Interactive Investor

Core and satellite funds for a £100K ISA portfolio

Sam Benstead gives 11 fund ideas for the two key parts of a balanced portfolio.

13th February 2024 09:34

Sam Benstead from interactive investor

A useful way of thinking about portfolio construction is to consider two different pots within a portfolio: core and satellite.  

The “core” portion should make up the bulk of a portfolio and include funds that can deliver steady growth in a range of market conditions. The funds should be well diversified to avoid difficult periods of underperformance and should not aim to shoot the lights out over shorter periods either. 

This doesn’t mean they will be sluggish performers, rather that they can be relied on over the long term for consistent gains and to give an investor access to key stock and bond markets. 

In contrast, satellite funds can add an adventurous element to a portfolio: a smaller allocation that could rise or fall more substantially, which gives access to more risky investment areas or themes.  

Dzmitry Lipski, head of funds research at interactive investor, says a typical investor with a long-time horizon to invest might allocate between 60% to 80% of a portfolio to core funds, with the rest in satellite positions.  

Investors nearing or in retirement should look to have lower-risk portfolios than those at the start of their investment journey and therefore a larger share in core funds, so long as attention is paid to stock and bond splits, according to Lipski.  

Taken from ii’s Super 60 list of recommended funds, here are some core and satellite fund ideas I have picked for a £100,000 portfolio. In a year’s time I will review the hypothetical portfolio to see how it fared in 2024.   

Core – 70% 

Global equity funds make ideal core strategies as they provide a one-stop shop for equity exposure. 

Vanguard LifeStrategy 100% Equity, a fund of funds portfolio made up of Vanguard’s own strategies, is an ideal portfolio building block. 

Costing 0.22% a year, it has about half in the US and about a quarter invested in the UK. It is overweight the UK (versus just 4% in the UK in the MSCI World index), which makes it a very balanced global equity option as it is not too concentrated in expensive US shares.  

I’ve given this fund a chunky 30% portfolio allocation as I view it as an excellent way of buying a diversified portfolio of shares, while paying attention to diversification and valuation.  

To add a higher-growth element to global equities, I’ve put 10% in Fundsmith Equity, which is about 70% in the US and counts tech stocks Microsoft and Meta Platforms among its top 10 holdings.  

The fund has performed very well, rising in bull markets but also not falling too much in bear markets. It has delivered around 15% a year since launch in 2010, but has failed to beat its benchmark, the MSCI World index, over the past three years.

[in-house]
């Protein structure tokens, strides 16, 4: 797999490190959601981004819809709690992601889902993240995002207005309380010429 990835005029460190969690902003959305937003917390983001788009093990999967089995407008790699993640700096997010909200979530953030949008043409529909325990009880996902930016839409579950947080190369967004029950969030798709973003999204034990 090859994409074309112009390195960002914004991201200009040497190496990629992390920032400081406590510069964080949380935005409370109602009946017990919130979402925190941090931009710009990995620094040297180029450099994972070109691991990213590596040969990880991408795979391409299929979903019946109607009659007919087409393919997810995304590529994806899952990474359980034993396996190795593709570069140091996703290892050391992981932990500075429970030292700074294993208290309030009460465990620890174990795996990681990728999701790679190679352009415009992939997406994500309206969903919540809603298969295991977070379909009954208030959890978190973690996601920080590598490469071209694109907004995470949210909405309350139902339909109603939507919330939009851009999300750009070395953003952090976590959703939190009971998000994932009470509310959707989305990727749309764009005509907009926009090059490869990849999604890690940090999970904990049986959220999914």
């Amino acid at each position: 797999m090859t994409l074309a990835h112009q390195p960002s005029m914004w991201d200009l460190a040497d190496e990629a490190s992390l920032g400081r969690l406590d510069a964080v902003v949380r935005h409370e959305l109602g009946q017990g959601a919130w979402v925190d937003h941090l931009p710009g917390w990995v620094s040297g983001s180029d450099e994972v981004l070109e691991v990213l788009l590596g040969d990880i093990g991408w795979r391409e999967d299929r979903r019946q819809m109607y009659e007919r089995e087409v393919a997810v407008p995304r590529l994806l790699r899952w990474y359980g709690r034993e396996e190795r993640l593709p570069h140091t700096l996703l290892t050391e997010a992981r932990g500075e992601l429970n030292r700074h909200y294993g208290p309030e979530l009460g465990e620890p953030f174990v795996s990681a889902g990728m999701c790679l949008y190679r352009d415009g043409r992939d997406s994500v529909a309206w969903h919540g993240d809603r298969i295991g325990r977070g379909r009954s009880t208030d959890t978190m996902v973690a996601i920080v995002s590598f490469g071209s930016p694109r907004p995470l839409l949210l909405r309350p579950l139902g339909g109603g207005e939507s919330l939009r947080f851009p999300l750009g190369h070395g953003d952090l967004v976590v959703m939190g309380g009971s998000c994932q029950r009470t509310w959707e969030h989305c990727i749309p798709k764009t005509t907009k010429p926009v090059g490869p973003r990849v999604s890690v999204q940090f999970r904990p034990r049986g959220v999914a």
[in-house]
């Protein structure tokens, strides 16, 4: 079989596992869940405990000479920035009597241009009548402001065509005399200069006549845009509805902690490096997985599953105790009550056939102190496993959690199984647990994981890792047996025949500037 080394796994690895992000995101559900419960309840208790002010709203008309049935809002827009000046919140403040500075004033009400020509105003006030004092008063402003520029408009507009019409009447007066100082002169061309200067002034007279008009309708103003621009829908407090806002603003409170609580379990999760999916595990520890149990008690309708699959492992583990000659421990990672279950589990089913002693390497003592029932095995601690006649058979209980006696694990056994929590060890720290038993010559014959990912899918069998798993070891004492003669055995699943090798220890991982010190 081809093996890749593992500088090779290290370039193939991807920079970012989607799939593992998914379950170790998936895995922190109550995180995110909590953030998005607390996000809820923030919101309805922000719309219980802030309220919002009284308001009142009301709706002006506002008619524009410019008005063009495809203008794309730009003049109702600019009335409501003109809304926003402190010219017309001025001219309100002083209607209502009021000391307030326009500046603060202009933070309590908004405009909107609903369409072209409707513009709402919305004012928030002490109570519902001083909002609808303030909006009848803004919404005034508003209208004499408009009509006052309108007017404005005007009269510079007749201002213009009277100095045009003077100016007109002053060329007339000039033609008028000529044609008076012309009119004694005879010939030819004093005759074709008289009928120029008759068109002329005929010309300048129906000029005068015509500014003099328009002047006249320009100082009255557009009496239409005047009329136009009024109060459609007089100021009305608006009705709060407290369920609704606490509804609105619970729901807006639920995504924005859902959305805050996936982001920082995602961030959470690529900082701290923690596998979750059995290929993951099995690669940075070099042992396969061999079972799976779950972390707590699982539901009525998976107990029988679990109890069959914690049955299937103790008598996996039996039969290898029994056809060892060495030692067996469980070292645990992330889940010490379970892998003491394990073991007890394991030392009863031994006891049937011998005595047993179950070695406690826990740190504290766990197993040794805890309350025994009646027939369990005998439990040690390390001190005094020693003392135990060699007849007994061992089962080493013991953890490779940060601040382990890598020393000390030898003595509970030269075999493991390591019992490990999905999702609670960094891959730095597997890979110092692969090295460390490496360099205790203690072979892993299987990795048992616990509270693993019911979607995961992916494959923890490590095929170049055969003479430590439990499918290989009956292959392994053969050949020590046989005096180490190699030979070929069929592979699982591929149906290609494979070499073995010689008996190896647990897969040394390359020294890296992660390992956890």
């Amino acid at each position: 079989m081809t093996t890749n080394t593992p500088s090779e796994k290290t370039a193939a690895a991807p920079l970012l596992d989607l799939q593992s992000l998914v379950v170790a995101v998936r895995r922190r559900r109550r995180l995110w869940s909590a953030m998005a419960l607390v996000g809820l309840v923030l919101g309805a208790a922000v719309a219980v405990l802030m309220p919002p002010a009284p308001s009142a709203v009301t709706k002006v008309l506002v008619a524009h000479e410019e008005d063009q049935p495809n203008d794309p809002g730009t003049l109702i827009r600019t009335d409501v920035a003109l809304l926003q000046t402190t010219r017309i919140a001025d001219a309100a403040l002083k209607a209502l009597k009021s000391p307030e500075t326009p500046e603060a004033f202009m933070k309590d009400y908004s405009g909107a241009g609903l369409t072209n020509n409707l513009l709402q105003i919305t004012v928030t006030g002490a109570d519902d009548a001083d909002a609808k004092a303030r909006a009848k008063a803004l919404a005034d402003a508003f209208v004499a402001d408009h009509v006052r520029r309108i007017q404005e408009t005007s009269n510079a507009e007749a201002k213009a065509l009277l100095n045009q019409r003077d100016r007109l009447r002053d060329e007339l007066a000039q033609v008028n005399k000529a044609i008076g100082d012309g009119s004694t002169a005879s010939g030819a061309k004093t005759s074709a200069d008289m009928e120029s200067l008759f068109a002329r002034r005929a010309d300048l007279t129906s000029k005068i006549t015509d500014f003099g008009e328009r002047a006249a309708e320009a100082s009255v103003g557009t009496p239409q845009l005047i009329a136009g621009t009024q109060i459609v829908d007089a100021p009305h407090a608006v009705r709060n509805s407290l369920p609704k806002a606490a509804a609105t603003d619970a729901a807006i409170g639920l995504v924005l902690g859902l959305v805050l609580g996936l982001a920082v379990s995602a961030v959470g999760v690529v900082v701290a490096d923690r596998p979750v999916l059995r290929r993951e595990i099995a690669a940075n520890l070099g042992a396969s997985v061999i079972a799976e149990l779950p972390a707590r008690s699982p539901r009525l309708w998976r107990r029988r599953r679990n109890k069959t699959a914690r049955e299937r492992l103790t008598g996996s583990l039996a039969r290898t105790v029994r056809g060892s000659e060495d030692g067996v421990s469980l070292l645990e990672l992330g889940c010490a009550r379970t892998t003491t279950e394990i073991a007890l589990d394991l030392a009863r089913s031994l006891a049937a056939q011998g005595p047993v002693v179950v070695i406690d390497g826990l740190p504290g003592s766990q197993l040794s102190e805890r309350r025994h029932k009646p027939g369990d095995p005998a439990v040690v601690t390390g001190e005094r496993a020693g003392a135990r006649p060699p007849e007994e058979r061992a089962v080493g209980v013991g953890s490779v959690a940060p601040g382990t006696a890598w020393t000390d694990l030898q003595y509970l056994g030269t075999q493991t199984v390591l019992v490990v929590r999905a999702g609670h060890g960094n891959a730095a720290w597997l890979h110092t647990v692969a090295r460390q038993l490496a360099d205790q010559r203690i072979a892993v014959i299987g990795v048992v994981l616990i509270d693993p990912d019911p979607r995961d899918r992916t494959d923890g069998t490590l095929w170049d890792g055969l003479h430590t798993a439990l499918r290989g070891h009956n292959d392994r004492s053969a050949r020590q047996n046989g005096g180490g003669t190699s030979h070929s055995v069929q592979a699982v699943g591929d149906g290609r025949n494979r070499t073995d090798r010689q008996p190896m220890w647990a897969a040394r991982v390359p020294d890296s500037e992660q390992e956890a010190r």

Fundsmith Equity owns about 30 quality-growth companies – those which famed investor Terry Smith reckons can keep growing their profits, have high profit margins, and operate in expanding industries.

Investors after more income from the core part of their portfolio could look at Artemis Income, which actively picks UK shares that have high dividend yields. The portfolio owns between 45 and 65 stocks that produce strong cash flows and return those profits to investors. The top positions are 3i Group, RELX and the London Stock Exchange Group

Jupiter Strategic Bond fits the bill for investors after a core bond fund. Manager Ariel Bezalel takes a “go-anywhere” approach to fixed income, allowing him to pick bonds from around the world to find the best income and capital growth opportunities. The portfolio owns more than 400 bonds and yields about 5%. 

Rounding off the “core” part of the portfolio, I’ve selected JPMorgan Emerging Markets , at a 10% allocation.  

It is on an attractive 10% discount to net asset value (NAV), and I like that is not too concentrated in China, which has proven itself one of the most volatile emerging markets. India is the largest country allocation, at 25% of the portfolio, but it also owns shares in Mexico, Brazil, South Africa and Taiwan, giving investors a good spread of emerging markets.  

Fund 

Allocation (%) 

Yield 

Fee 

1-yr return (%)

3-yr return (%)

5-yr return (%)

Vanguard LifeStrategy 100% Equity 

30 

1.53 

0.22 

22.6 

59.8 

Fundsmith Equity  

10 

1.31

0.94 

9.4 

20.1 

72.1 

Artemis Income 

10 

3.82 

0.8 

3.7 

24.1 

38.4 

Jupiter Strategic Bond 

10 

5.04 

0.73 

-7.5 

5.3 

JPM  Emerging Markets Trust 

10 

1.61 

0.87 

-11.8 

-24.7 

26.1 

Source: FE Analytics, 25 January 2024. Past performance is not a guide to future performance.